Thereafter, Respondents began the process of acquiring Lot 33; had the lot surveyed and staked per their proposal; and began to clear and prepare the land for construction. During the week of the aforementioned activities, the City performed a visual inspection of the property on at least two occasions and made no comments to Respondents about any problems relating to their project.

Respondents were issued a building permit by the City on May 10, 1999, and Respondents then began clearing a portion of the land upon which the street was to be constructed. However, Respondents were notified four days later by the City Engineer that a home being constructed on neighboring Lot 34 was built too close to the proposed roadway site on Lot 33, in violation of the setback requirements of the City Code, and that these issues would need to be dealt with by the Commission.

The Commission met on May 20, 1999, and at its hearing comments were heard from Respondents and members of the public. The Commission recommended to the City Council "not to accept the proposal for dedicating Gunter Lane to the city as a proposed street," and on September 7, 1999, the City Council "unanimously agreed to uphold [the Commission's earlier] recommendation to not accept [Respondents']. . . proposal . . . to re-subdivide [L]ot 33. . . ."

Respondents then submitted to the Commission on October 22, 1999, a revised subdivision plat for the subdivision of Lot 33 which also included a new plat for the creation of an additional subdivision on the ten acres Respondents had acquired near Lot 33 ("the Gunter Subdivision"), as well as a "Petition for Annexation" for the Gunter Subdivision. The Commission met on November 17, 1999, to consider Respondents' proposals. The Commission recited in its minutes that Respondents'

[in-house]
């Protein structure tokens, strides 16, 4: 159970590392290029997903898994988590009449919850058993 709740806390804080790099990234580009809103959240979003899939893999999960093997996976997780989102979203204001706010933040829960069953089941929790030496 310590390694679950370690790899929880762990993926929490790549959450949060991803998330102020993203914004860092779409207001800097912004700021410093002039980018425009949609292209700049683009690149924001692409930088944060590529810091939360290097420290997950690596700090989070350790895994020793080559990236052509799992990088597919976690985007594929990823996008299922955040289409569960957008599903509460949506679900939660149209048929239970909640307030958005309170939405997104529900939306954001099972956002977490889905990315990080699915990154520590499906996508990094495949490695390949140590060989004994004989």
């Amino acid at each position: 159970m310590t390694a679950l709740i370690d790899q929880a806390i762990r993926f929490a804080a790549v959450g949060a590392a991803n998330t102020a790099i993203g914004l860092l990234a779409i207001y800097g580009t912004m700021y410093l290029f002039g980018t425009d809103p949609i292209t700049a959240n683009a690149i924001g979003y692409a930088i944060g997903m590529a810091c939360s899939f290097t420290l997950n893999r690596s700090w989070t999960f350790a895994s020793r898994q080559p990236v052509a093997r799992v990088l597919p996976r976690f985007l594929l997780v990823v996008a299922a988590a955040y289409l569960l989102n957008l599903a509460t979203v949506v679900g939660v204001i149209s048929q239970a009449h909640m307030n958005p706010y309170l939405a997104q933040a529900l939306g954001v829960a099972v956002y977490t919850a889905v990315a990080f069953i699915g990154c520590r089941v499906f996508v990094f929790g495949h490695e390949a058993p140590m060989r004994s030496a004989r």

request is in three parts as follows: # 1 Acceptance of the re-subdivision of [L]ot 33 of Verkamp's 6th addition to include a portion of that lot being dedicated to the City for a proposed street. # 2 a request to annex 10 acres adjoining Verkamp's 6th and 7th additions and # 3 to accept a preliminary plan for a proposed subdivision on the ten acres.

The Commission accepted all three of Respondents' requests, but made its findings contingent on the grant of the necessary variances by the Board of Adjustments. Respondents submitted to the Board of adjustments a request for variances relating to their request to subdivide Lot 33. On January 4, 2000, the Board of Adjustments granted. Respondents the requested variances on Lot 33. Soon thereafter, Respondents submitted their final plat for the subdivision of Lot 33 with accompanying documents to the Commission.

At the Commission hearing on March 23, 2000, the City Engineer stated that having reviewed the plats submitted, they were "in compliance with the requirements of the Planning and Zoning section of the St. James Code of Ordinances." However, following a tie vote by the Commission, the Commission's "recommendation to the [City Council] was that the [City Council] not accept the request from [Respondents] because a better route into the proposed Gunter Subdivision is needed." (Emphasis added). Thereafter, on April 3, 2000, the final plat for the subdivision of Lot 33 was submitted to the City Council, but was not approved. No written reason was given for the disapproval.

Turning now to Appellants' first point of trial court error, it reads as follows:

The trial court erred in sustaining [Respondents']. . . motion for summary judgment because (A) resubdivision of Lot 33 is required by the City Code in that [Respondents'] proposal for a street on Lot 33 meets the definition of sub-division under the code and (B) opening a public or private street through Lot 33 would violate the [C]ity's R-1 zoning regulations restricting use of the land in that R-1 uses do not include streets.

We observe preliminarily that the "[t]he interpretation of an ordinance is a question of law for this Court." State ex rel. Sunshine Enters. of Missouri, Inc. v. Bd. of Adj. of City of St. Ann, 64 S.W.3d 310, 312 (Mo. banc 2002). "This Court gives effect to the intent of the enacting legislative body, based on a review of the whole ordinance." Id.

We determine that the trial court erred as a matter of law in sustaining that part of Respondents' motion for summary judgment, pursuant to their Count VII, on the basis that Respondents may use their property for street purposes without the requirement that they first obtain approval from the City for a re-subdivision plat. This is because section 25-45 of the City Code provides, in pertinent part, that the term "subdivision" means "the improvement of one or more parcels of land for residential . . . structures . . . involving the division or allocation of land for the opening. . . of any street." (Emphasis added). Additionally, as Appellants note, "street" is also defined in section 25-45 of the City Code as, "[a]ll property dedicated or intended for public or...